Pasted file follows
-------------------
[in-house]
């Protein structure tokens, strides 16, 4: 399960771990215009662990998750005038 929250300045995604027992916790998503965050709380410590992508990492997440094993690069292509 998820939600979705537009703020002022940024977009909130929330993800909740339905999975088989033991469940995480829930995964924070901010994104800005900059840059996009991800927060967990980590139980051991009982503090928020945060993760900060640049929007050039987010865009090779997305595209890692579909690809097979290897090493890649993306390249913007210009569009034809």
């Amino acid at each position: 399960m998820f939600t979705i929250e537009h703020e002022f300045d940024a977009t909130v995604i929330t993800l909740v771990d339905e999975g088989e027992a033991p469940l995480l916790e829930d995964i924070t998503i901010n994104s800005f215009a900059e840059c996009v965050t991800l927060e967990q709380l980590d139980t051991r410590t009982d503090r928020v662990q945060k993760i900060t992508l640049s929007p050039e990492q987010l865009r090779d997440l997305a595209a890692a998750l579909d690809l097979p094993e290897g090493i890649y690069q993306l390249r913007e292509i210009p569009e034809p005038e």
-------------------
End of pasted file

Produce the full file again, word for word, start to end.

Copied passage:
[in-house]
């Protein structure tokens, strides 16, 4: 399960771990215009662990998750005038 929250300045995604027992916790998503965050709380410590992508990492997440094993690069292509 998820939600979705537009703020002022940024977009909130929330993800909740339905999975088989033991469940995480829930995964924070901010994104800005900059840059996009991800927060967990980590139980051991009982503090928020945060993760900060640049929007050039987010865009090779997305595209890692579909690809097979290897090493890649993306390249913007210009569009034809």
């Amino acid at each position: 399960m998820f939600t979705i929250e537009h703020e002022f300045d940024a977009t909130v995604i929330t993800l909740v771990d339905e999975g088989e027992a033991p469940l995480l916790e829930d995964i924070t998503i901010n994104s800005f215009a900059e840059c996009v965050t991800l927060e967990q709380l980590d139980t051991r410590t009982d503090r928020v662990q945060k993760i900060t992508l640049s929007p050039e990492q987010l865009r090779d997440l997305a595209a890692a998750l579909d690809l097979p094993e290897g090493i890649y690069q993306l390249r913007e292509i210009p569009e034809p005038e």